Good Neighbors Initiative, Washington Hebrew Congregation & LSS/NCA
So, if you read the "My Story" page of this blog, you'll know that I vowed to volunteer by myself without the company of friends and family. I have been particularly happy about this "rule" because it has allowed me to interact with those I serve and serve with in a way I would otherwise not. But, how can a daughter refuse the opportunity to establish a home for a refugee family with her mom? After all, she turned my childhood houses into wonderful homes. Thanks Mom! This on-going project with Washington Hebrew Congregation called The Good Neighbor Initiative is perfect for this mother/daughter duo ...
Currently, 22.5 million refugees have been forced to flee their homes because of war, persecution, and civil unrest. Over half of them are children. LSS/NCA, Lutheran Social Services National Capital Area is a resettlement agency that supports refugee families transition to their new homeland by mobilizing community partners and offering a comprehensive range of services to newcomers including refugee assistance, employment training and immigration services throughout the National Capital Area. One such community partner is my synagogue, Washington Hebrew Congregation who will soon be matched with a refugee family, likely from Afghanistan. We will help by finding a suitable and economically sustainable apartment, setting it up with furnishings, food, and clothing and helping the family acclimate to their new community. This will be a year-long commitment that will involve many volunteers.
Mom and I will be serving as co-captains for the Housing and Furnishing Team. In this capacity, I will use my Don't Think Twice skills (they are actually being used quite often) to secure the essential items to make this apartment into a welcoming home. We assembled our team today at mom's condo for a kickoff meeting that we named "Jews Meet Afghans" as we served bagels and lox as well as homemade Afghan cookies and mango juice! I am very excited to get work with fellow WHC volunteers, get matched with a family, and set up a lovely home for our new neighbors! If you think you have a special resource or talent to offer us, please let me know! I will be sure to keep you informed about our progress and final outcome as this project continues. Check back to the Follow Me To 50 Page on Facebook from time-to-time!
My Takeaways*: (*Because welcoming refugees is so important to me, this will be a combination of my usual reflection as well as some necessary educational information so that you can be informed and active about this issue.)
(1) You've heard it several times before, but it's worth the reminder: All of our families, if not ourselves, were from somewhere else. Some in fact, were refugees! My great-grandparents fled from pograms in Eastern Europe and came to the U.S. with a range of needs. Some came with their parents with some accumulated wealth or resources while others came alone as teenagers without anything. None spoke English and ALL needed help. A "refugee", by definition, is someone who has been forced to leave their country in order to escape war, persecution, or natural disaster. They aren't gratuitously choosing to leave their home, they are forced to! In fact, only 1% of the world's refugees make it to a 3rd country placement such as the U.S. This is further indicative of the struggles refugees arriving here have encountered. If we know to bring cookies to a new neighbor, why don't we know to become involved and welcome these special new neighbors? They too are part of our community! (2) Refugees are not dangerous! They are intensively vetted for security threats before being resettled in the United States by the Department of Homeland Security and State, the FBI, and other national intelligence agencies. Of the 784,000 refugees resettled in the U.S. since September 11th, only 3 have been arrested for planning terrorist activities. Our native neighbors are far more dangerous! (3) Refugees are typically highly educated and do not have a negative impact on our local or national economics. Refugees are more likely to have a high school degree than other immigrants and just as likely as U.S. born residents to have graduated from college. Furthermore, a 2017 DHHS study found that there was a $63 billion positive fiscal impact from refugees over a 10-year period! (4) Like that neighbor who appreciated the plate of cookies when they moved in, these refugee families appreciate the efforts made by their new neighbors. They often give back to those who helped them! Remember the apartment that I set up with KindWorks in October in Riverdale (Project #9)? Well, they invited me and the others back to their place for a thank you lunch! Coincidentally, it was today right after the meeting at mom's house. I can't even begin to describe how wonderful it was. Without speaking any english, each child greeted me at the door with a smile and firm handshake. The mother cooked up a storm and provided a lunch worthy of any restaurant. The father and his cousin (a former refugee as well) entertained us, expressed his gratitude, and was an amazing host. Enjoy the pictures of our lunch!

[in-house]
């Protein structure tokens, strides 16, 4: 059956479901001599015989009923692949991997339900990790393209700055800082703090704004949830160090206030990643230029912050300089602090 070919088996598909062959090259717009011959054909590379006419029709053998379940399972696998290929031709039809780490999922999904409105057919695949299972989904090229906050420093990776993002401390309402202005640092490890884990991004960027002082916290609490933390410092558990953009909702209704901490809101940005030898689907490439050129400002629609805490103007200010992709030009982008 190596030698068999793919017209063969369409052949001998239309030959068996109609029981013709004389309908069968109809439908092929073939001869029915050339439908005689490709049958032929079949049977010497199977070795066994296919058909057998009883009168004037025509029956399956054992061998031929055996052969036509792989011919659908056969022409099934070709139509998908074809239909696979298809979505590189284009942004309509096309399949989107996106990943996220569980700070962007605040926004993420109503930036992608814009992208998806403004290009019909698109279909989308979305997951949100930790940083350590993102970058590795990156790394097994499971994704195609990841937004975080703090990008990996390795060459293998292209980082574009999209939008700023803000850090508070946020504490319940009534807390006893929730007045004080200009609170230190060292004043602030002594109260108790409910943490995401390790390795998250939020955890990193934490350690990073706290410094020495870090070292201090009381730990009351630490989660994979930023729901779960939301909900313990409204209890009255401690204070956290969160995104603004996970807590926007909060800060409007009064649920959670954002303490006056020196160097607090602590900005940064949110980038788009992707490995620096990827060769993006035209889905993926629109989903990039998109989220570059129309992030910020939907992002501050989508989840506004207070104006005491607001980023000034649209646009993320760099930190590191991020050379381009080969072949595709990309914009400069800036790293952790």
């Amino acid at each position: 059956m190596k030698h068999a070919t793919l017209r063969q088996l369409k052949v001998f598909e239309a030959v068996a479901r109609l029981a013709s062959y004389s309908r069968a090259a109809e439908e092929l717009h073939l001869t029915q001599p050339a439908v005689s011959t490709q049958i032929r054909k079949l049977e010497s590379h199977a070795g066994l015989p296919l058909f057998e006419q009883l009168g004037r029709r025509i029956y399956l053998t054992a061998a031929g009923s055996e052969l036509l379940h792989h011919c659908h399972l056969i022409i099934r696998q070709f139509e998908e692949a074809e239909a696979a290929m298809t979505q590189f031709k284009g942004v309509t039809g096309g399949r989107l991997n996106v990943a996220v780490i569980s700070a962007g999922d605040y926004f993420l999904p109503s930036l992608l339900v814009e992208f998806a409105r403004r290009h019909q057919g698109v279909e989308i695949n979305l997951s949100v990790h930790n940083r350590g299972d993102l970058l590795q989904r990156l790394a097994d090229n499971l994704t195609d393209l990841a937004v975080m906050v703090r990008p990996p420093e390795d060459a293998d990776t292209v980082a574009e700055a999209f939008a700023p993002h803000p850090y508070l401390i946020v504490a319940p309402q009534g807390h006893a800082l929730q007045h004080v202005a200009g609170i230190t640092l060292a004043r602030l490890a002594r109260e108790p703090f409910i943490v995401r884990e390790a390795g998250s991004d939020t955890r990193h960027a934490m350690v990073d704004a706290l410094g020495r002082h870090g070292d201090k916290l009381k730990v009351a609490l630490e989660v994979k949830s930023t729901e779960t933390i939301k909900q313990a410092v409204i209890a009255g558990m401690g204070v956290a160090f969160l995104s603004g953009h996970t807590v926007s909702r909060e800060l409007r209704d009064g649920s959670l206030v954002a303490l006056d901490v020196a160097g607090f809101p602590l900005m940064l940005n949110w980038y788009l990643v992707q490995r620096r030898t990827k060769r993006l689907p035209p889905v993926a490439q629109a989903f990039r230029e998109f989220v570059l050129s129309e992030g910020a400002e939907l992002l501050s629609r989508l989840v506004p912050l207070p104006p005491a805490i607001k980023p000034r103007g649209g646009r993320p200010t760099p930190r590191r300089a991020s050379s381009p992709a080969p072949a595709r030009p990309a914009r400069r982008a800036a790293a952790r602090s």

So, why are we not extending open arms to refugees both before and after they arrive? Please consider acting and making your voice heard!